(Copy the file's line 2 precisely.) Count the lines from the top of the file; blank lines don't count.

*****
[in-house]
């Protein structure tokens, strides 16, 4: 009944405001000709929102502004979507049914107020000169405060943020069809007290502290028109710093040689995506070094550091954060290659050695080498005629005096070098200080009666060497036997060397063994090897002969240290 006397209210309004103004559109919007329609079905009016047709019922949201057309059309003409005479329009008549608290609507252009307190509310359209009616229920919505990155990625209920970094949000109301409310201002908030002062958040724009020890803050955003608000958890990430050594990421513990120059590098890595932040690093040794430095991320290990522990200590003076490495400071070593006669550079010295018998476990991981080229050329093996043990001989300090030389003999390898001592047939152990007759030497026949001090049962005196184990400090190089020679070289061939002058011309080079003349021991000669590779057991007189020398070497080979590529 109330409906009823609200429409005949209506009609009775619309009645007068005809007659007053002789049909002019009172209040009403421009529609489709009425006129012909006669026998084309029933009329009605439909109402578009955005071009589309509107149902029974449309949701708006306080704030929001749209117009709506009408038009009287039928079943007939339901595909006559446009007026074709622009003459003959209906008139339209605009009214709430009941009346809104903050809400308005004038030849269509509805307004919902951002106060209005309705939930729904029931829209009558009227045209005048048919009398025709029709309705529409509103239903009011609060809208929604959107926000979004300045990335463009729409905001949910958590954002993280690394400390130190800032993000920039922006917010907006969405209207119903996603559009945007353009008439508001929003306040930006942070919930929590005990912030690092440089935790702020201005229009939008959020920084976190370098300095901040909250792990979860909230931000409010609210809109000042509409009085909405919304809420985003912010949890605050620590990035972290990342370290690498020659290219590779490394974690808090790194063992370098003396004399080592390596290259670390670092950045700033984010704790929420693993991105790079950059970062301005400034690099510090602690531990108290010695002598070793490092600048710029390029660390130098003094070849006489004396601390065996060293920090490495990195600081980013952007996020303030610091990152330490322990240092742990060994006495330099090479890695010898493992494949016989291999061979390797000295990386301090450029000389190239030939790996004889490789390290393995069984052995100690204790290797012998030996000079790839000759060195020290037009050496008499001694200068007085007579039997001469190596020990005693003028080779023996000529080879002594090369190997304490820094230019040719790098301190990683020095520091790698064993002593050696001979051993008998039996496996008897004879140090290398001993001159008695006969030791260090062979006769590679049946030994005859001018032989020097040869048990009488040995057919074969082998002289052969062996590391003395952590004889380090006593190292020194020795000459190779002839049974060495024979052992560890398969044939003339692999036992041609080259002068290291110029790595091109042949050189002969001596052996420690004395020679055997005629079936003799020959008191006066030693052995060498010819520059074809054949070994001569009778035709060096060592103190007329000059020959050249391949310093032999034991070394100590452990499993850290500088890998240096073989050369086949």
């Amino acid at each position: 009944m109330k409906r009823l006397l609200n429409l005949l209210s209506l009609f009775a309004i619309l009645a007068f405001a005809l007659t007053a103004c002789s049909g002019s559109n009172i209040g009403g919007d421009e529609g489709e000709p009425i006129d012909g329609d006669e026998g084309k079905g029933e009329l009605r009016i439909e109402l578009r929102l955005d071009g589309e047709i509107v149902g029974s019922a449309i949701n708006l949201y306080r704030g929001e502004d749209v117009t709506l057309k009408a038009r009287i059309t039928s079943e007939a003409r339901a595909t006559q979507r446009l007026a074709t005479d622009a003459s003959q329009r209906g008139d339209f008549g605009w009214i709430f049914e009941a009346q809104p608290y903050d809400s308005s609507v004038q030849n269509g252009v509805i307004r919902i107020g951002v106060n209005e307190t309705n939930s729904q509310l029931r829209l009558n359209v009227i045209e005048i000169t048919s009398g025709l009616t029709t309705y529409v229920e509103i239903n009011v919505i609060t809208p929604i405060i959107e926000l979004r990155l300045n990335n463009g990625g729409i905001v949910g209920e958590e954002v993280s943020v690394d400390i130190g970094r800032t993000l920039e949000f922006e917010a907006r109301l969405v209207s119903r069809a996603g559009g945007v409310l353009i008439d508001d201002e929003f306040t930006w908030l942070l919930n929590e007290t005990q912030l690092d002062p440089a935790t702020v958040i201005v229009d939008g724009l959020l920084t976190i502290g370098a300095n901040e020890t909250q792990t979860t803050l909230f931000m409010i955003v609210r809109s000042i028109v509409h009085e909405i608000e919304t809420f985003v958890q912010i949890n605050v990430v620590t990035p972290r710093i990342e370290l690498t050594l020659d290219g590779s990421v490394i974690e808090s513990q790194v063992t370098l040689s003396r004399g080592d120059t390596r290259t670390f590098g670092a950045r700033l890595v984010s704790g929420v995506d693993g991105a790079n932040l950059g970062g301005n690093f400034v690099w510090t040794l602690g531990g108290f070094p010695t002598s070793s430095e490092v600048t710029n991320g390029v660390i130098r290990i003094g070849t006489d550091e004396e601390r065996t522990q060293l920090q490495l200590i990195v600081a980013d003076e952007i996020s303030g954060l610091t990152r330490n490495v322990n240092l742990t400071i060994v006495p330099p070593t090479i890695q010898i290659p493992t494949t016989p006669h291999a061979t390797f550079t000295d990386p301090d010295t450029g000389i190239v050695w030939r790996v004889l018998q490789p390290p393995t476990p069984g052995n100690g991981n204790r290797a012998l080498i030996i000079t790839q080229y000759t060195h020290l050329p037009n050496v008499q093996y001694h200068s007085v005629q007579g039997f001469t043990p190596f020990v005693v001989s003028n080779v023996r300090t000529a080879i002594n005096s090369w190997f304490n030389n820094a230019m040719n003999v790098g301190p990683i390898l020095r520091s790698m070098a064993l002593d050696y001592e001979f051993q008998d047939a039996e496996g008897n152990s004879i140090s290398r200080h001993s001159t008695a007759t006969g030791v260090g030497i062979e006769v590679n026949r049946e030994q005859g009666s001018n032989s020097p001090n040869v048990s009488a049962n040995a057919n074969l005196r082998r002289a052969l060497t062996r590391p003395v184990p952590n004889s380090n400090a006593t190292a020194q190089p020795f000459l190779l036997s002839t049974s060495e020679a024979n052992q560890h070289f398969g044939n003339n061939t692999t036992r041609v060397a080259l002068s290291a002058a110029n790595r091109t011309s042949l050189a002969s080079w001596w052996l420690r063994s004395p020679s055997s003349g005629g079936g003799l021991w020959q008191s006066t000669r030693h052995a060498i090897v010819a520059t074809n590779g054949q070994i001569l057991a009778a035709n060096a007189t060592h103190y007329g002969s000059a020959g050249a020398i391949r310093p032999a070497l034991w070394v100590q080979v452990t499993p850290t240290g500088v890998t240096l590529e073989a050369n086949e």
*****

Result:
């Protein structure tokens, strides 16, 4: 009944405001000709929102502004979507049914107020000169405060943020069809007290502290028109710093040689995506070094550091954060290659050695080498005629005096070098200080009666060497036997060397063994090897002969240290 006397209210309004103004559109919007329609079905009016047709019922949201057309059309003409005479329009008549608290609507252009307190509310359209009616229920919505990155990625209920970094949000109301409310201002908030002062958040724009020890803050955003608000958890990430050594990421513990120059590098890595932040690093040794430095991320290990522990200590003076490495400071070593006669550079010295018998476990991981080229050329093996043990001989300090030389003999390898001592047939152990007759030497026949001090049962005196184990400090190089020679070289061939002058011309080079003349021991000669590779057991007189020398070497080979590529 109330409906009823609200429409005949209506009609009775619309009645007068005809007659007053002789049909002019009172209040009403421009529609489709009425006129012909006669026998084309029933009329009605439909109402578009955005071009589309509107149902029974449309949701708006306080704030929001749209117009709506009408038009009287039928079943007939339901595909006559446009007026074709622009003459003959209906008139339209605009009214709430009941009346809104903050809400308005004038030849269509509805307004919902951002106060209005309705939930729904029931829209009558009227045209005048048919009398025709029709309705529409509103239903009011609060809208929604959107926000979004300045990335463009729409905001949910958590954002993280690394400390130190800032993000920039922006917010907006969405209207119903996603559009945007353009008439508001929003306040930006942070919930929590005990912030690092440089935790702020201005229009939008959020920084976190370098300095901040909250792990979860909230931000409010609210809109000042509409009085909405919304809420985003912010949890605050620590990035972290990342370290690498020659290219590779490394974690808090790194063992370098003396004399080592390596290259670390670092950045700033984010704790929420693993991105790079950059970062301005400034690099510090602690531990108290010695002598070793490092600048710029390029660390130098003094070849006489004396601390065996060293920090490495990195600081980013952007996020303030610091990152330490322990240092742990060994006495330099090479890695010898493992494949016989291999061979390797000295990386301090450029000389190239030939790996004889490789390290393995069984052995100690204790290797012998030996000079790839000759060195020290037009050496008499001694200068007085007579039997001469190596020990005693003028080779023996000529080879002594090369190997304490820094230019040719790098301190990683020095520091790698064993002593050696001979051993008998039996496996008897004879140090290398001993001159008695006969030791260090062979006769590679049946030994005859001018032989020097040869048990009488040995057919074969082998002289052969062996590391003395952590004889380090006593190292020194020795000459190779002839049974060495024979052992560890398969044939003339692999036992041609080259002068290291110029790595091109042949050189002969001596052996420690004395020679055997005629079936003799020959008191006066030693052995060498010819520059074809054949070994001569009778035709060096060592103190007329000059020959050249391949310093032999034991070394100590452990499993850290500088890998240096073989050369086949």